Coaching: looking back to see the future by yvonne thackray

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Coaching is an amalgamation of a multitude of disciplines which are all looking to achieve the same end point “unlocking a person’s potential to maximise their own performance” (Whitmore, 1992). The seeds for coaching began to form at the turn of the twentieth century as a “new derivative of the best thinking in self-improvement… and most recently in the business world, where it exploded into the corporate environment in the 1990’s” (Williams, 2004). They include:

  • Social science Psychology is the most influential, whilst sociology, linguistics, and anthropology are slowly making contributions to the field of coaching through their theories of human social behaviour and communication within the diversity of human culture and interaction.
  • Adult education, learning, and development.
  • Eastern, Western, and other philosophies. The vast body of philosophical knowledge is an important foundation for evidence-based coaching (Grant 2005) though it isn’t necessary incorporated into the foundations of coaching.
  • Performing arts draw on emotions, memories, and experiences to influence portrayal of a character.
  • Wellness generally in the form of work-life balance
  • Communication addresses the learning and processing of verbal and non-verbal language.
  • Literature linking creativity and innovation
  • Systems theory. Coaching has adapted systems theory concepts of feedback and feed-forward loops to manage and organise chaos.  (adapted Brooke 2008)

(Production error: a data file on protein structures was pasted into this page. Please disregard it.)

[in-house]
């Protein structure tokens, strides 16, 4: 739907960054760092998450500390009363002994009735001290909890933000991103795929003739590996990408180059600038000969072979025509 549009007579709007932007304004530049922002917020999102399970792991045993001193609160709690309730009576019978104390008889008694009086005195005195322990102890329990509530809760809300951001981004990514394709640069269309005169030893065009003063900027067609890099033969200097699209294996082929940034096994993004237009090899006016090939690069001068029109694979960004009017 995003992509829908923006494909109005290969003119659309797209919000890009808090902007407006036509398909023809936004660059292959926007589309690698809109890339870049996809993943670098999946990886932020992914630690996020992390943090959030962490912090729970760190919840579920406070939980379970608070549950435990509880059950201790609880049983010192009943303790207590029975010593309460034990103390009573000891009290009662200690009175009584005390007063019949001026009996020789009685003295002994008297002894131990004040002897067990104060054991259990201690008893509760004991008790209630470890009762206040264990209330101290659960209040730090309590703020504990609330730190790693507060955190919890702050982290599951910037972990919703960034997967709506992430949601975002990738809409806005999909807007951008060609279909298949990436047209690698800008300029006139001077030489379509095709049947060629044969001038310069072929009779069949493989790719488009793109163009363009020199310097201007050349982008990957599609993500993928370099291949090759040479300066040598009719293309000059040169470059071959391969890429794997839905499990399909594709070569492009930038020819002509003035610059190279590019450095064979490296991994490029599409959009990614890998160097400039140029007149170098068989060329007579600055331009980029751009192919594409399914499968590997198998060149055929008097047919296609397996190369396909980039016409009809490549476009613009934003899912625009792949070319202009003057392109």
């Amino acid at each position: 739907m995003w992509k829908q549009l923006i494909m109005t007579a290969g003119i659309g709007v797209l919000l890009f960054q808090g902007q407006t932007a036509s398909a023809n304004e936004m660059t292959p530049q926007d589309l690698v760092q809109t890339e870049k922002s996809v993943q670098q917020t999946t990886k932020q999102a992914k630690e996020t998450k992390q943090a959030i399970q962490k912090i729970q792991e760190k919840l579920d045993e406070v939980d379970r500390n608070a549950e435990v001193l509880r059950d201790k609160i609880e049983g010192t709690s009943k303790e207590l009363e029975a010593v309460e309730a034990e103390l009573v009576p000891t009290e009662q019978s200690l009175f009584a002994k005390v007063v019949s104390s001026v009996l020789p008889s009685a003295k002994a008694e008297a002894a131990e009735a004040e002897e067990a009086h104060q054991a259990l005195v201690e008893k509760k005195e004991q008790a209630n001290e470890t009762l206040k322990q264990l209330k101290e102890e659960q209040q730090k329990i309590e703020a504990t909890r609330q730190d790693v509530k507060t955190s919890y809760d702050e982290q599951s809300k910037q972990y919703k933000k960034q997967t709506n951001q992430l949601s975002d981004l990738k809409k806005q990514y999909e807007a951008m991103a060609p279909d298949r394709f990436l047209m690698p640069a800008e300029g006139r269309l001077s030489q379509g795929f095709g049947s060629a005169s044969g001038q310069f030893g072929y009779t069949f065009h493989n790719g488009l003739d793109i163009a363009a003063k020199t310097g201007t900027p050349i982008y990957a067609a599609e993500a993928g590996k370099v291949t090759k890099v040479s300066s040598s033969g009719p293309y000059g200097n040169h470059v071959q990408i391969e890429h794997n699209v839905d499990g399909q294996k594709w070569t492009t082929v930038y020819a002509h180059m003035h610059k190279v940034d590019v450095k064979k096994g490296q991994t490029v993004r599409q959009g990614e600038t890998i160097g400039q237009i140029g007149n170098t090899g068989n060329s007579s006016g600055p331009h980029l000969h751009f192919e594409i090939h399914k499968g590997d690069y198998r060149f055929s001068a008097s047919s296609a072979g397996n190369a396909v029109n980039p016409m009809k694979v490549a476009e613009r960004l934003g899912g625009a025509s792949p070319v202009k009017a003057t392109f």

Coaching developed and grew with the popular notion of setting in motion the need for a more optimistic model that supports healthy individuals, juxtapositioned with the growing awareness and acceptance towards risk and accountability, the drive to flourish and reach their full potential across the multiple roles one can occupy throughout the whole lifetime. Furthermore, the society we live in has become more diverse and complex. We are all finding alternative ways to understand how it impacts our lives and what has made is having more leisure time and disposable income. Socially, it has become acceptable to spend one’s earnings on self-development.

Finding the right coach and even applying the knowledge, skills and ability used in your own profession due diligence should be carried out. There is still no single or unified operational definition of coaching because there is no unifying body of knowledge to connect it to the multitudes of models, theories, practices, effectiveness and standards. The coaching field is proactively building in all these areas and all the good coaches are participating in helping to build the foundations and specialisms. Hence take the time, similar to an investment strategy for purchasing something that is both of value and has immediate and long term benefits to you. Ask the right questions to find the right coach whom you can build a trusting relationship with to work through difficult and challenging obstacles in a safe environment!

References:

  • Brook, V. 2008. Grounded theory of the roots and emergence of coaching
  • Grant, A. 2005. What is evidence-based executive, workplace and life coaching
  • Grant, A. 2006. A personal perspective on professional coaching and the development of coaching psychology.
  • Larson, M.S. 2013 The Rise of Professionalism
  • Whitmore, J. 1992. Coaching for Performance
  • Williams, P. (2004). Coaching and Mentoring International Annual Seminar January 20, 2004